By Paul Ziobro and Brent Kendall
Walgreens Boots Alliance Inc. and Rite-Aid Corp. moved a step closer to consummating a $9.4 billion merger that would leave the U.S. dominated by two retail pharmacy chains.
Under pressure from antitrust regulators, the merger partners said Tuesday they agreed to sell 865 Rite-Aid locations, leaving the proposed combination with just under 12,000 stores.
The buyer? A regional chain called Fred's Inc., which had just $5.7 million in cash and has been losing money and closing stores.
Fred's has secured $1.65 billion in borrowings to fund the all-cash, $950 million purchase plus ongoing operating costs. It has pledged nearly all its assets as collateral for the loans, including prescription files, real estate and furnishings, according to a regulatory filing. Bank of America Merrill Lynch, which advised Walgreens on the transaction, is also one of the banks leading the financing package for Fred's.
The transaction would more than double the company's size. Fred's had 650 stores as of Oct. 29 -- about half had pharmacies -- and had a market cap of about $400 million before the deal was announced.
Fred's shares surge 78% to $19.80 in Tuesday afternoon trading.
Analysts at Leerlink Partners said the company was getting a good price for the stores it is purchasing, noting Fred's is paying about seven times earnings before interest taxes and depreciation. Leerlink estimated the stores average about $5.5 million inannual sales apiece.
The transaction would give the Memphis-based company a broader reach but it would still be dwarfed by the Walgreens-Rite Aid as well as CVS Health Inc., which has 9,600 pharmacies. Fred's is also up against giants like Wal-Mart Stores Inc. and Kroger Co., which operate pharmacies in most of their locations.
Walgreens and Rite Aid have been in discussions to divest hundreds of stores for much of the past year after regulators at the Federal Trade Commission raised concerns about the combination. The companies didn't disclose which locations will be sold to Fred's.
The FTC hasn't made a final decision on whether to approve the merger with divestitures, and talks between the two sides continue, according to people familiar with the matter. An FTC spokeswoman didn't immediately respond to a request for comment.
If the commission does allow the deal to proceed, it will have a lot riding on whether Fred's successfully replaces the competition previously provided by Rite Aid. The FTC has given extra scrutiny to divestiture buyers since a high-profile settlement last year quickly went sour.
In that matter, the FTC allowed the merger of supermarket operators Albertsons and Safeway Inc. on the condition that they sell 168 stores, mostly to a small grocery chain, Haggen Holdings LLC. Haggen was supposed to use the new stores to preserve competition in several Western states.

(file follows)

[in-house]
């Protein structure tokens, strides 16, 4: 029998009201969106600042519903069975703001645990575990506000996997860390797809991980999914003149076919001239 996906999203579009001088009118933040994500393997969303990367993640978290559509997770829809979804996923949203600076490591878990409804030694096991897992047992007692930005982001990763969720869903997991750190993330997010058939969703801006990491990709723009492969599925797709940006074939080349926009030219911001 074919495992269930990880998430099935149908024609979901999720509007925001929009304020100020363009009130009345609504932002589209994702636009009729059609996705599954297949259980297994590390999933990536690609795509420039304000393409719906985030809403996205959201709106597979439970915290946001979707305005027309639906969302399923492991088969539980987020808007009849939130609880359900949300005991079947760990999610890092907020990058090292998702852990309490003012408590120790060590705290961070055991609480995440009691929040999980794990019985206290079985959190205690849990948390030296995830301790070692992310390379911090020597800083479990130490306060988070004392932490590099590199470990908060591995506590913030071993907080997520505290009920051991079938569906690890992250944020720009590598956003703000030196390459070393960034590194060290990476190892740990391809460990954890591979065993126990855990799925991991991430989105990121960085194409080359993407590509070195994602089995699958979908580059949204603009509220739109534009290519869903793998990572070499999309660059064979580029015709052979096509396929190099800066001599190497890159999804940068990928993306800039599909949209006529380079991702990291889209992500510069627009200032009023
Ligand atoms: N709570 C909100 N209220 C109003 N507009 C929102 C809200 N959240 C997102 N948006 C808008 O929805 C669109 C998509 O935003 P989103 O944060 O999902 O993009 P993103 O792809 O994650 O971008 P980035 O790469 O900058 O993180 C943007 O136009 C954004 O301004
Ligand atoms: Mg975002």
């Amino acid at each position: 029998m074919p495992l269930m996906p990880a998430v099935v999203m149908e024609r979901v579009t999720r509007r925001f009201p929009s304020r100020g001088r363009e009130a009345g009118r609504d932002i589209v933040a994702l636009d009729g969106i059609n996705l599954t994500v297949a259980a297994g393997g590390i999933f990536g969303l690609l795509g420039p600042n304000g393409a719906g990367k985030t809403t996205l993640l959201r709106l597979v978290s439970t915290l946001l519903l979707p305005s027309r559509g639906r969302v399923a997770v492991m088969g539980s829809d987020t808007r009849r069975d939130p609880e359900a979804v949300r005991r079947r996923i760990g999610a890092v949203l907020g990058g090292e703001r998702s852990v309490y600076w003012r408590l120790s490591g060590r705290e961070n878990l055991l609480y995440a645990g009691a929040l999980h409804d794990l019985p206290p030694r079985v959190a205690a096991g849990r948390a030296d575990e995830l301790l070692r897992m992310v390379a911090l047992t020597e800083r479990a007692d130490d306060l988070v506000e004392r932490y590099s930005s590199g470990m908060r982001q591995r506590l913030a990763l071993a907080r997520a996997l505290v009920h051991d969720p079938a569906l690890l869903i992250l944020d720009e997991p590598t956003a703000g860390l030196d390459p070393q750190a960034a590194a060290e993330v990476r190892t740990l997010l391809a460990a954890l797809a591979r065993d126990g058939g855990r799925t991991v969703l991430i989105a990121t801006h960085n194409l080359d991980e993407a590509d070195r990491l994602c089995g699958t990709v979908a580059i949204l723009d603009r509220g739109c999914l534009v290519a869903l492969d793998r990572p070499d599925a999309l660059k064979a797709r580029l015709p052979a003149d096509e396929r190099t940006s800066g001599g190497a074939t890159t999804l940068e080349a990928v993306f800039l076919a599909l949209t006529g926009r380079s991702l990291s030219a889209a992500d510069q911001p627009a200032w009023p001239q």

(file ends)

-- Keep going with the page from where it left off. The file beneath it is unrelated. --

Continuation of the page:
Instead Haggen struggled with the large expansion from the outset and filed for bankruptcy protection in a matter of months. Albertsons eventually bought back some of the stores the government had required it to sell.
The Rite Aid purchase is a bold move by Fred's reshaped management team, which is now being led by former executives from Walgreens and CVS. Mike Bloom, a former executive at CVS and Family Dollar Stores Inc., took over as chief executive of Fred's in August. He had spent two years as operating chief, helping the discount retailer shift its focus to its pharmacy business. Fred's finance chief, Rick Hans, meanwhile, spent nearly three decades at Walgreens in senior finance roles.
Mr. Bloom said the company has been working for several months with Rite Aid on integration plans. Fred's will continue to operate the acquired stores under the Rite Aid brand during a 24-month transition.
For the first nine months of the year, Fred's reported a net loss of $44.1 million and sales that were flat from a year earlier at $1.6 billion. The company booked $38 million in charges in the latest quarter for inventory write-downs as well as costs tied to the closing of 40 stores next year.
Fred's said the Rite Aid deal would make it the third largest retail pharmacy chain in the U.S. and give it a wider footprint than its current base in the Southeast.
Scale is increasingly important in the drugstore business, said Adam Fein of Pembroke Consulting, who tracks drug distribution, since it can help companies negotiate more effectively with wholesalers, insurance companies and to get access to specialty drugs. He said Fred's could now be a logical buyer for a number of smaller independent pharmacies and regional chains looking to sell.
"The pharmacy industry is going through a massive consolidation endgame, " Mr. Fein said. "You have to get big, get focused or get out."
Write to Paul Ziobro at Paul.Ziobro@wsj.com and Brent Kendall at firstname.lastname@example.org
(END) Dow Jones Newswires
December 20, 2016 15:41 ET (20:41 GMT)
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